Stealing your own password is not a vulnerability

By far, the most commonly-reported “vulnerability” reported to the Chrome Vulnerability Rewards program boils down to “I can steal my own password.” Despite having its very own FAQ entry, this gets reported to the VRP at varying levels of breathlessness, sometimes multiple times per day.

You can see this “attack” in action:


Yes, it’s true, you can use Chrome (or Edge, or Firefox) to steal your own password.


FAQ: What about Password-Stealing software?

PS: “But… but… what if I don’t want to use this easy trick and instead decide to steal my own passwords from myself by installing some software on my own PC? Isn’t that a security bug?”

No, although “Software can read passwords if I give it full permission to run on my computer” is probably the third or fourth most common non-bug reported to Chromium’s Security@ alias. is one of many such filings.

FAQ: What about Group Policy lockdowns?

But… but… what if I’m a clever admin and I don’t allow my users to use the Developer Tools or run arbitrary software. Am I safe then?” Well, no. The user can enter JavaScript in the Omnibox/Address bar, or use the Settings page to view or export passwords to a file.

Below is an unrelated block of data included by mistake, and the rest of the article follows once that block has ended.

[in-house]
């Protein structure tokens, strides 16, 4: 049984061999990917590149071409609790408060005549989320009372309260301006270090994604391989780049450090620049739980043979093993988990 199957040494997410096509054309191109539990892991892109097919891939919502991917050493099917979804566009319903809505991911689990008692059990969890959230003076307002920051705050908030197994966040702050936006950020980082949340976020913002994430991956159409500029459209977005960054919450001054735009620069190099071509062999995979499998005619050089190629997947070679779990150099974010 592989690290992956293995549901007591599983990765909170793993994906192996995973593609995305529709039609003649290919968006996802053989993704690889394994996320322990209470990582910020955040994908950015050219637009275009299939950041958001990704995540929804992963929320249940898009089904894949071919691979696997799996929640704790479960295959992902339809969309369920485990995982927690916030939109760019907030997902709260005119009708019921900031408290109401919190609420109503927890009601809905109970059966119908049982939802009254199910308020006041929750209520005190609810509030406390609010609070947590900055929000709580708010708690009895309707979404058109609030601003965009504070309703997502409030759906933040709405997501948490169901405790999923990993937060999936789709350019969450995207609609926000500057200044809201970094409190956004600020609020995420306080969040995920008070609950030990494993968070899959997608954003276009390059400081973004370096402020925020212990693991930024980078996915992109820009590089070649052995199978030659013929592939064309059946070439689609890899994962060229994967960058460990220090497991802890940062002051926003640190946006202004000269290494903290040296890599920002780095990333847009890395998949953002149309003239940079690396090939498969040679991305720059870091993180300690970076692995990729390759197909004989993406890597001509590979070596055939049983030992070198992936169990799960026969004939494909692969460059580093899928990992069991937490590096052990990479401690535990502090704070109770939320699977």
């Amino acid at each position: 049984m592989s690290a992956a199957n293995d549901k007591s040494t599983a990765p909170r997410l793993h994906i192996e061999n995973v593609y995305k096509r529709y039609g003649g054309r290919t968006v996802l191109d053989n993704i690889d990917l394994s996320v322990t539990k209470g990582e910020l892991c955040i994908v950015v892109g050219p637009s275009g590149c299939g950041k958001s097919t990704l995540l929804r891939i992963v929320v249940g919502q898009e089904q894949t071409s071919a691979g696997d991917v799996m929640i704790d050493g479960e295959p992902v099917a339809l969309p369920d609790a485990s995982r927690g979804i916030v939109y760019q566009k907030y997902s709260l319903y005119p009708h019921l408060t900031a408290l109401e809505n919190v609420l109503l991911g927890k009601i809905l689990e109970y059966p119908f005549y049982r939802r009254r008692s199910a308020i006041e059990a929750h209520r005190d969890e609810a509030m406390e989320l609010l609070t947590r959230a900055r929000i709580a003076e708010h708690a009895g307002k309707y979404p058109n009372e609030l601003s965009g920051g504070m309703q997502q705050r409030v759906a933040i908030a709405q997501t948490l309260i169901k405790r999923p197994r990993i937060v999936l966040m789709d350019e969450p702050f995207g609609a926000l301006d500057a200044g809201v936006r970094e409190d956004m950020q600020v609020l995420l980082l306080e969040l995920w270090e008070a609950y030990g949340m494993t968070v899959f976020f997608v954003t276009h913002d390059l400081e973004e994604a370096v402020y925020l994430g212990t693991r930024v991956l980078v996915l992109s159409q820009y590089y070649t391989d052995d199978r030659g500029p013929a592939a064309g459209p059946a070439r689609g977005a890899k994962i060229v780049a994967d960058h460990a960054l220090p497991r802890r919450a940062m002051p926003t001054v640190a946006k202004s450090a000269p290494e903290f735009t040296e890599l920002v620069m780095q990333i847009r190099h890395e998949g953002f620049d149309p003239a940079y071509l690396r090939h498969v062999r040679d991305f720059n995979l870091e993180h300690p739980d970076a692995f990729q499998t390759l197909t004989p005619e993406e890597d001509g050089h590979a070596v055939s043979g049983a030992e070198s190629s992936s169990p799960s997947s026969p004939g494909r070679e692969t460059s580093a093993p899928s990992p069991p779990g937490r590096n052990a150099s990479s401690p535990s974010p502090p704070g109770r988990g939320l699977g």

PPPS: “What about the “Reveal Password” (eye) icon shown in Microsoft Edge? Can that expose an autofilled password?” No.

FAQ: What about “Require A Password To Fill Passwords”?

Edge offers a setting (on edge://settings/passwords) to control the behavior of auto-fill, but this is a speed-bump, not a security boundary. A user with unrestricted access to your logged-in user account can still grab passwords via slightly more cumbersome means.

Chromium uses encryption when storing passwords in almost all cases. However, the browser itself has the decryption key (necessarily). You can read more about why an attacker who has physical access or has compromised your machine is outside of the browser’s threat model in two of my blog posts:

Published by ericlaw

Impatient optimist. Dad. Author/speaker. Created Fiddler & SlickRun. PM @ Microsoft 2001-2012, and 2018-2022, working on Office, IE, and Edge. Now a SWE on Microsoft Defender Web Protection. My words are my own, I do not speak for any other entity.

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